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The Silent Type

The Silent Type
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Interview With The Silent Type By Chris 9/8/05

The Silent Type are one great band that defiantly
impressed me.
They have released a great album called Of Writing/Of
You have to check it out after you have read this

The Silent Type

1. How did the band form?

I think it was around 1999 that I started writing some
acoustic songs on my own, outside of the band I was in at
the time. I had been doing so since I’d first picked up a
guitar, but the songs started to cohere a bit better and
showed a bit more maturity in terms of their songwriting. I
put together a self-recorded demo the following summer,
mailed some out to labels or for review, and sold them at
solo shows. The idea all along was to recruit some other
members to flesh out the songs a bit more. Long story
short, over the past five years, that idea went into
practice and Silent Type began to grow and evolve. The band
is now six members strong and I don’t plan on stopping
until I’ve achieved full orchestra status.

2. Who were your idols growing up?

I’ll stick with musical idols. My parents were a big
influence in my initial musical background. I didn’t start
guitar until I was thirteen, but my dad is and was a
musician, so I grew up watching him at band practice every
week. Likewise, my mother always sang to me and taught me
songs on the piano. Outside my immediate family, I’ve
idolized Jeremy Enigk since I first heard ‘Diary’ in high
school. My entire musical output seems to be futile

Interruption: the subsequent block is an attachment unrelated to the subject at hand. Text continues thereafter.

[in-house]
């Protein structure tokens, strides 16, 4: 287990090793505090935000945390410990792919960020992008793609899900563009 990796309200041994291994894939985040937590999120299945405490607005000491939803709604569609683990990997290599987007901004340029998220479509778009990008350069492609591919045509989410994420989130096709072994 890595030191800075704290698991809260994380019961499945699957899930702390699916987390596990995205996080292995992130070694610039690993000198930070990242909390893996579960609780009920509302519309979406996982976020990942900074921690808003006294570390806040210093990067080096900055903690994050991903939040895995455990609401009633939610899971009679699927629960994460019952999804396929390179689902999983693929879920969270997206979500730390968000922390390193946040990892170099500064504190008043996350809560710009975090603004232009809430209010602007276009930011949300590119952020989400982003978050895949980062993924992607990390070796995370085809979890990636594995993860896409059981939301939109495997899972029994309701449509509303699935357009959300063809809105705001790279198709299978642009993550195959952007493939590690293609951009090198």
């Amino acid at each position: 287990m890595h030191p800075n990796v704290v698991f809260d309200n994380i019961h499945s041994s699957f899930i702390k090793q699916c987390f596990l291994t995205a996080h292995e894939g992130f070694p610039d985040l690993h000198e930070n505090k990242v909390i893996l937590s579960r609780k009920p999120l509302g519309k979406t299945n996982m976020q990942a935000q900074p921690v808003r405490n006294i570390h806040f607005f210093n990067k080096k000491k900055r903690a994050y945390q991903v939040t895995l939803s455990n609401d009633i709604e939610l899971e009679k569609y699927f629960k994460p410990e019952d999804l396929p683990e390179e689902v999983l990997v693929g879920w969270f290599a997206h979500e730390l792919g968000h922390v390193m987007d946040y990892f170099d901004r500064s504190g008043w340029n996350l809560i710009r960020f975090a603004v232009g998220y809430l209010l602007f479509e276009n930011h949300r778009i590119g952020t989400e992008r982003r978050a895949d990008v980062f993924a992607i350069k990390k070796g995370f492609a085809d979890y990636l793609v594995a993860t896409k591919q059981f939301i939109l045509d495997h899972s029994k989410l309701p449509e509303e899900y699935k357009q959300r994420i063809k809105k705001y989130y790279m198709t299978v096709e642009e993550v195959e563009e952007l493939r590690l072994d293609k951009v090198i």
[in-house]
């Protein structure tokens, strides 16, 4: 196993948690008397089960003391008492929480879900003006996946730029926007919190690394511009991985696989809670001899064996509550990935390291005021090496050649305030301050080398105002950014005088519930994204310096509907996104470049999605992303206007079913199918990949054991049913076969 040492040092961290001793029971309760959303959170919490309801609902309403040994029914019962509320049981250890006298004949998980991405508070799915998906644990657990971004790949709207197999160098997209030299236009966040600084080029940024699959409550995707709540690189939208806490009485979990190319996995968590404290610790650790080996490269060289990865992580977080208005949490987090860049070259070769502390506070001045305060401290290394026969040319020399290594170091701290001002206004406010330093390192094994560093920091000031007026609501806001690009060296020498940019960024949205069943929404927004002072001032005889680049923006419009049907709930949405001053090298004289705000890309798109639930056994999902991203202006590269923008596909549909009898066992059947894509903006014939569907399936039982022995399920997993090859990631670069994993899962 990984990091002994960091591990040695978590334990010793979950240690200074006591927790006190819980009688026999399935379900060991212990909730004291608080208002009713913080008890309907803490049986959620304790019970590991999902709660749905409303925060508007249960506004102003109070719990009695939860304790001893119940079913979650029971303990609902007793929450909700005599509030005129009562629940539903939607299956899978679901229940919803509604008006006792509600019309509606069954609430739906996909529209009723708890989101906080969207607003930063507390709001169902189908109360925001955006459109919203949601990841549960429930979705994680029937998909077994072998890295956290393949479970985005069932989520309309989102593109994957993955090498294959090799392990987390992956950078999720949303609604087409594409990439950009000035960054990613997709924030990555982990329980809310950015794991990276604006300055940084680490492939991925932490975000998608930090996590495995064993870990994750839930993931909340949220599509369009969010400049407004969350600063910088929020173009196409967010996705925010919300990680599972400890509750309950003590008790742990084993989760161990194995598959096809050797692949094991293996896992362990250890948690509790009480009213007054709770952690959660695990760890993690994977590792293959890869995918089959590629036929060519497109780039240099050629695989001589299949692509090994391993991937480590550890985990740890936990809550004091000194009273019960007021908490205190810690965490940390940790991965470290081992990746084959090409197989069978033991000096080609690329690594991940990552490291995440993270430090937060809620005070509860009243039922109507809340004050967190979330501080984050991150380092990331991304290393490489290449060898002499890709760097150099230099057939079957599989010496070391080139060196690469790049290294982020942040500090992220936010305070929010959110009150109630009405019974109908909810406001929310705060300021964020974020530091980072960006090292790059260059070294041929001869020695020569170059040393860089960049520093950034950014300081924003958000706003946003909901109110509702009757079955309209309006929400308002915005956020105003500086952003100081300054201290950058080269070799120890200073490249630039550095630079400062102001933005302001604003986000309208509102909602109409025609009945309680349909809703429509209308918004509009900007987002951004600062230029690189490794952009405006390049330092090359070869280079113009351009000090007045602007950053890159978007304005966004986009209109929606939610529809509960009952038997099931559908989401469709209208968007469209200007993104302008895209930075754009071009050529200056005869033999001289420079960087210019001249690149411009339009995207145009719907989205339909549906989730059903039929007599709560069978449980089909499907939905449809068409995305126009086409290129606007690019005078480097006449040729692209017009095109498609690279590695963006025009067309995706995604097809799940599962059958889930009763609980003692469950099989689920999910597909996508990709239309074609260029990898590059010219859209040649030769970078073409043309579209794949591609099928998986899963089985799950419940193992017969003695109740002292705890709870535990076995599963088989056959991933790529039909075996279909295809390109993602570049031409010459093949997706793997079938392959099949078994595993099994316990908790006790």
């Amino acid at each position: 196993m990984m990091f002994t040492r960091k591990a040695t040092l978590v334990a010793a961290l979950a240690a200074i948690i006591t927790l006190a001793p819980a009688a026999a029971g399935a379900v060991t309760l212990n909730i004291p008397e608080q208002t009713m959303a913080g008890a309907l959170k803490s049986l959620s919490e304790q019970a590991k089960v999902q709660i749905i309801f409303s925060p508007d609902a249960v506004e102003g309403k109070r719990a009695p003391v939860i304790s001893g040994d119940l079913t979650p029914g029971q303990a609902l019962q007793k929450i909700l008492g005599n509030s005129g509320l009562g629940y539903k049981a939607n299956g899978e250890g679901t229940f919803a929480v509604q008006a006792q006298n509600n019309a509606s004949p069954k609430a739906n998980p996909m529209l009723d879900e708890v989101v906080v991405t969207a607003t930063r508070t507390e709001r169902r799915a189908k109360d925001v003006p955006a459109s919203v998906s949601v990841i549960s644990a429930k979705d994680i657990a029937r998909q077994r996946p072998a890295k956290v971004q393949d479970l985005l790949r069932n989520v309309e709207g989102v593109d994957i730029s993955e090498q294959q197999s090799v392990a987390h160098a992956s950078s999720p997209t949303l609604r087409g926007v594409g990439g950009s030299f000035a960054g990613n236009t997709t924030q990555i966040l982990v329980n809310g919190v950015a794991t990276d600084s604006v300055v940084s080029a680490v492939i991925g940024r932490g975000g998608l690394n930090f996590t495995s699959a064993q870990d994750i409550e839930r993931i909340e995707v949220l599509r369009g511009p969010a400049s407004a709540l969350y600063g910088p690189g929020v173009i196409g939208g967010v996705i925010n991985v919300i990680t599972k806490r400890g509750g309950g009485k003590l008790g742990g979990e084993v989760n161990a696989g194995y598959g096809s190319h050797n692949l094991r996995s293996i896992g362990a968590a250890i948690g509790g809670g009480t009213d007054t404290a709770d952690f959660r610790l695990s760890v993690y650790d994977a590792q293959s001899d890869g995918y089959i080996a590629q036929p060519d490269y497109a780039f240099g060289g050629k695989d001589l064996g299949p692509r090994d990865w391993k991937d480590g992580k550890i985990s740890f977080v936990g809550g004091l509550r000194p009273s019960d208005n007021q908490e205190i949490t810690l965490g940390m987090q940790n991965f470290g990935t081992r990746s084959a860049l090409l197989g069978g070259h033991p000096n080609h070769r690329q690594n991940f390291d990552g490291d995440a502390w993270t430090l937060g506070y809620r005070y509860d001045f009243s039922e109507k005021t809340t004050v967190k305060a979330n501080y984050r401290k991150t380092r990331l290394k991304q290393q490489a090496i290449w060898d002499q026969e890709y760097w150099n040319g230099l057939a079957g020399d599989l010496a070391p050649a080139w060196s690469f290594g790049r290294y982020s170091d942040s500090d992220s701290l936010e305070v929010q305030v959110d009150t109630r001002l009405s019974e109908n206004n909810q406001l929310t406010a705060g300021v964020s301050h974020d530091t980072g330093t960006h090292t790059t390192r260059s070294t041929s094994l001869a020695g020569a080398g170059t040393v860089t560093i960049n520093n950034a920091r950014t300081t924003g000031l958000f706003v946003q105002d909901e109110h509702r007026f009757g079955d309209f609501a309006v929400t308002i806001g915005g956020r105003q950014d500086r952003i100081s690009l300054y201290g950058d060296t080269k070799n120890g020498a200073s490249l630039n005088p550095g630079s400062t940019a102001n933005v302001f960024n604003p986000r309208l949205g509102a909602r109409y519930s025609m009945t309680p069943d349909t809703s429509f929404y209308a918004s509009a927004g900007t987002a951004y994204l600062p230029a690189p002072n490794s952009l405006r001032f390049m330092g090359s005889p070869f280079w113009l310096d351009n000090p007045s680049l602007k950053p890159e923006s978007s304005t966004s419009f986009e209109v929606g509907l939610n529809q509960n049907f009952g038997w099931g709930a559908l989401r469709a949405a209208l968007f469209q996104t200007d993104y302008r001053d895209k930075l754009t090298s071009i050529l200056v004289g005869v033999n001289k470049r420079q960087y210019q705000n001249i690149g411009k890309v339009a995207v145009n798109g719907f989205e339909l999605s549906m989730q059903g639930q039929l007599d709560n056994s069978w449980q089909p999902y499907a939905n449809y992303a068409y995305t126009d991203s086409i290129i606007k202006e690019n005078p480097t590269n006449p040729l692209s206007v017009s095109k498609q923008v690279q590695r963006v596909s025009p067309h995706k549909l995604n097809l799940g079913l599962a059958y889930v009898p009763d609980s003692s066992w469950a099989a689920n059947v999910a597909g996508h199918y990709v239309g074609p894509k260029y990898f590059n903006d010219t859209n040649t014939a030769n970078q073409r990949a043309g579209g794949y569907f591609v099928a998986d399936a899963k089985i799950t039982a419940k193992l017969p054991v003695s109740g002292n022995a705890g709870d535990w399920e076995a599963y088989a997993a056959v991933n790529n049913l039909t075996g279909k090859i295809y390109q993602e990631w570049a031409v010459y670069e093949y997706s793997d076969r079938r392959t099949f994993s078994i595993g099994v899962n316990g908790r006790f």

attempts at trying to realize what he has already achieved.
Listen to ‘Return of the Frog Queen’ and you’ve pretty much
got the blueprint for the Silent Type.

3. Who were your influences?

See above. In addition, I consider anything I hear to be an
influence, whether I choose to emulate or avoid a
particular musician or band. Hopefully only the positive
influences filter through.

4. What has the response been to the album?

It’s hard to tell. In our own limited world, we feel
overjoyed to have an actual album released. Having others
respond positively to that album continues to amaze us.
It’s corny, in a way, but true. Also, I feel most impressed
by those reviewers/fans who listen carefully and pay
attention to lyrics, composition, engineering, and so on.
It denotes a kind of respect for music that is rare.

5. What was the recording process like?

A mixture of extreme relaxation, fatigue, inspiration, and
frustration–typical of any recording process, I think. We
are fortunate to record with our friend, Jason LaFerrera,
who makes the whole process as smooth as possible. We also
don’t have to deal with the constant pressure of being on
the clock, losing money, which is nice.

6. Has the internet helped with your music?

It’s hard to put any quantitative measure on that sort of
thing, but I’m sure it doesn’t hurt. For instance, our
older release is out of print, but available in its
entirety on our website ( This
puts the music in the hands of people that want to hear it.
Since it’s out of print, we wouldn’t be making money from
it anyway.

7. What are your thoughts to filesharing and the mp3

I love filesharing and encourage anyone who enjoys our
music to copy and share it with others. At the same time,
keep in mind that recording, pressing, and distribution
cost money, so it’s good to give back some form of
compensation to the artists, whether it’s buying the actual